Why do you help people or volunteer? Other than a sense of duty or responsibility, most people do it because they feel its fulfilling and feels good. If you’re like me, you sometimes feel helping people is almost selfish, because you feel like your doing it to be happy, instead of to to make the people your helping happy. But emotions and the brain are confusing, and philosophical debate hardly ever -as fun and interesting as it is- gets you to terribly far. So thank goodness for neuroscience.
The guys over at Boing Boing caught an interesting report on altruism. That
(excerpt from what Boing Boing wrote)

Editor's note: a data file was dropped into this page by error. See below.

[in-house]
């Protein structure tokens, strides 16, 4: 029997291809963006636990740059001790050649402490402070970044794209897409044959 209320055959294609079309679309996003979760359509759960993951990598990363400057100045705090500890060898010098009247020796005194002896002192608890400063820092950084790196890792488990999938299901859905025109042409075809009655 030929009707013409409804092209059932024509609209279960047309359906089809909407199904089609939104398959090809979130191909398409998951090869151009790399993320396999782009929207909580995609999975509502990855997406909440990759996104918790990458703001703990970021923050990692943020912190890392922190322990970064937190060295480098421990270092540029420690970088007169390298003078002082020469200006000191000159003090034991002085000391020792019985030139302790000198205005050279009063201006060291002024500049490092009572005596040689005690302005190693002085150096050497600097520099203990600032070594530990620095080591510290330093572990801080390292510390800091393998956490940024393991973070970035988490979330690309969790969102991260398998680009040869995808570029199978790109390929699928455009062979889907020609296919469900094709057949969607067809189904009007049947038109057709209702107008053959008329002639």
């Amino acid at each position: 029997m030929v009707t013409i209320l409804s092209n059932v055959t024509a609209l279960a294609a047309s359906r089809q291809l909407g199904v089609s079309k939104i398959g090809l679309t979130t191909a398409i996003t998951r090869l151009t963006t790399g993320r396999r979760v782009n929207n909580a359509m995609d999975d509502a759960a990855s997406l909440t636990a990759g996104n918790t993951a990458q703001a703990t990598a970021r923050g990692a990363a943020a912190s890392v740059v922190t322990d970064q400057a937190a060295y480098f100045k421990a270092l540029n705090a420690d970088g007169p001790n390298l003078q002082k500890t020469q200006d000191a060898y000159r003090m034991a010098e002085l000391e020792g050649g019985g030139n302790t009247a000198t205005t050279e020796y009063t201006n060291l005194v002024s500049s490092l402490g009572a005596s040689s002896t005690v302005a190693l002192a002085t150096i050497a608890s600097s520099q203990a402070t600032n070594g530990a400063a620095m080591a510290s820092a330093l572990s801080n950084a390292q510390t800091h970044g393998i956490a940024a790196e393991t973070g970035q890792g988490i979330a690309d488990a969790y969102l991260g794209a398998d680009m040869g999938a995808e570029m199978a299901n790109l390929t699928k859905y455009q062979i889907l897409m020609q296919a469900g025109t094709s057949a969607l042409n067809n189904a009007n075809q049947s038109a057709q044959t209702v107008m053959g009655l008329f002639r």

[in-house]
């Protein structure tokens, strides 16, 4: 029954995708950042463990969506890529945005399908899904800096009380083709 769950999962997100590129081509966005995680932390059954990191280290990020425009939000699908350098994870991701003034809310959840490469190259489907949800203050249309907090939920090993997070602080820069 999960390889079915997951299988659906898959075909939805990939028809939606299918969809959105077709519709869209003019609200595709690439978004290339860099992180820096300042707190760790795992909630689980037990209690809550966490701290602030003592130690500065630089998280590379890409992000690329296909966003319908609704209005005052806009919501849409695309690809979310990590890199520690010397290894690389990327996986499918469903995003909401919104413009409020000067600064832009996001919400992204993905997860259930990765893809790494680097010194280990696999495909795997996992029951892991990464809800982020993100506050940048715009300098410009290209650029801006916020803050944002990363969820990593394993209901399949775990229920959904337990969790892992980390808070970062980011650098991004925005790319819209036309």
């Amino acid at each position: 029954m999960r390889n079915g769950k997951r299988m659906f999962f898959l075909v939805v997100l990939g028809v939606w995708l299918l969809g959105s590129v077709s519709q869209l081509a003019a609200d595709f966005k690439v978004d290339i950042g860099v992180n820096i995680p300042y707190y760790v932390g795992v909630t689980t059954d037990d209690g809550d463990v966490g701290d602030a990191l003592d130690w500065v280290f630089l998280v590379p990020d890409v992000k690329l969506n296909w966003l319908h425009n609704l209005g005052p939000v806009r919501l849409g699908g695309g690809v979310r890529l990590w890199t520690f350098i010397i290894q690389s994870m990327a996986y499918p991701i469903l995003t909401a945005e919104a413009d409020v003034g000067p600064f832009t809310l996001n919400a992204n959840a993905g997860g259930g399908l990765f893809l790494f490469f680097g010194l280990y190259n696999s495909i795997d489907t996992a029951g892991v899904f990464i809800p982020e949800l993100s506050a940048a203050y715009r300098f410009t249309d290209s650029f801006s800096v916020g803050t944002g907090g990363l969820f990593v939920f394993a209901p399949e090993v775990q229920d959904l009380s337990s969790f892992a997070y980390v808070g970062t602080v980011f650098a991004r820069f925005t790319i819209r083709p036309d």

suggests that we don’t perform acts of altruism because it feels good but rather because we recognize that other people’s actions and place in the world is meaningful. It’s something like a Golden Rule model that has evolved based on “the simple recognition that that thing over there is a person that has intentions and goals,” says Duke University Medical Center psychologist Scott Huettel. “And therefore, I might want to treat them like I might want them to treat myself.”
It goes on to Explain that this can be theorised because of what part of the brain is firing when you feel your doing something selfless – most importantly, it not the part of your brain responsible for personal pleasure and rewards. Read Boing Boing’s article here. More Links to be found on their site. Read the Original Article here